The Wunder War: Man-Kzin Wars X

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Baen Books, 2003 - Fiction - 343 pages
2 Reviews
The first colonists from Earth named the planet Wunderland. Generations later, the felinoid alien invaders called kzin came and turned it into hell.
Touched on in other accounts of the Man-Kzin wars, here for the first time is the decades-long saga of humankind's victorious Battle for Wunderland:
How the Wunderlanders first learned of the kzin attacks on Earth by slow-as-light communications, barely in time to prepare to fight back; how the valiant human defenders turned to guerilla warfare in the Wunderland jungles and caves after the feline warrior race had destroyed or seized the cities; how, after the war ended in ignominious defeat for the Kzin, some humans and kzin worked for good will between the two species - their work complicated by humans wanting revenge and Kzin who still saw humans as a somewhat annoying food source; and how a human-kzin team was sent to investigate a mysterious asteroid and found a threat not only to both species, but to the entire galaxy.
The humans wanted to destroy it, but the kzin saw an opportunity to conquer the human worlds. The only hope was a kzin telepath raised by humans from a cub. Which side would he choose, his Inner Monkey or his war-cat heritage?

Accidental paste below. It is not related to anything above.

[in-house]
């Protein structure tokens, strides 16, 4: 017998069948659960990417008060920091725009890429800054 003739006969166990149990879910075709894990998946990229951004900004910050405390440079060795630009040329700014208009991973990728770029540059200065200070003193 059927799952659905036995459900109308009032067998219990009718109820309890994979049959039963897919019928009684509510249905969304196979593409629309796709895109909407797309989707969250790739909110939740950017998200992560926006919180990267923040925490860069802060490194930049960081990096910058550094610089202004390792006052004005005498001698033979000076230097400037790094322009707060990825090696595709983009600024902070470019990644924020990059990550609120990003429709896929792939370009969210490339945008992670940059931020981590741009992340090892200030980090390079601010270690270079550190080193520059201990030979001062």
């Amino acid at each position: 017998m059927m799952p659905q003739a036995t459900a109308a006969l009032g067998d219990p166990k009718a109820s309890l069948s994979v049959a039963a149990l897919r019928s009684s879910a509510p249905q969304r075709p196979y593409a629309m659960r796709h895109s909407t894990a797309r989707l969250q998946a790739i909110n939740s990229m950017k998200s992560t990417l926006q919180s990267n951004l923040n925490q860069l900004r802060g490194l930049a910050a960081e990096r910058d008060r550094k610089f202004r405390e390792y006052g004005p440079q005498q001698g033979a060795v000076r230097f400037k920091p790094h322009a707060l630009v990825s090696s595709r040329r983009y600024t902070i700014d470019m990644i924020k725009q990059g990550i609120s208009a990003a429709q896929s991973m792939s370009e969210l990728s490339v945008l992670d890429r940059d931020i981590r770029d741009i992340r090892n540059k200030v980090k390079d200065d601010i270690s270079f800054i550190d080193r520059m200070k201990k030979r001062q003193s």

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LibraryThing Review

User Review  - JohnFair - LibraryThing

The Kzin and humans go claw to toe in these stories from Hal Colebatch in this visit to Larry Niven's Known Space. In this collection, Colebatch takes us through the gathering clouds of war as the ... Read full review

LibraryThing Review

User Review  - monado - LibraryThing

"The Wunder War" tells of the occupation of the human colony on Wunderland in the Alpha Centauri system by the carnivorous, super-aggressive kzinti. Read full review

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Contents

One War For Wunderland
The Corporal in the Caves
Music Box
Peter Robinson
Copyright

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About the author (2003)

Larry Niven received his B.A. in mathematics in 1962. His first novel, World of Ptavvs (1966), was a success and launched his career. Niven has won five Hugos and one Nebula award, testimony that his colleagues in the science fiction world respect his work. Perhaps Niven's most well-known creation is Ringworld, a distant planet that may be taken as a metaphor for Earth, as it was once great but has since fallen into decay.

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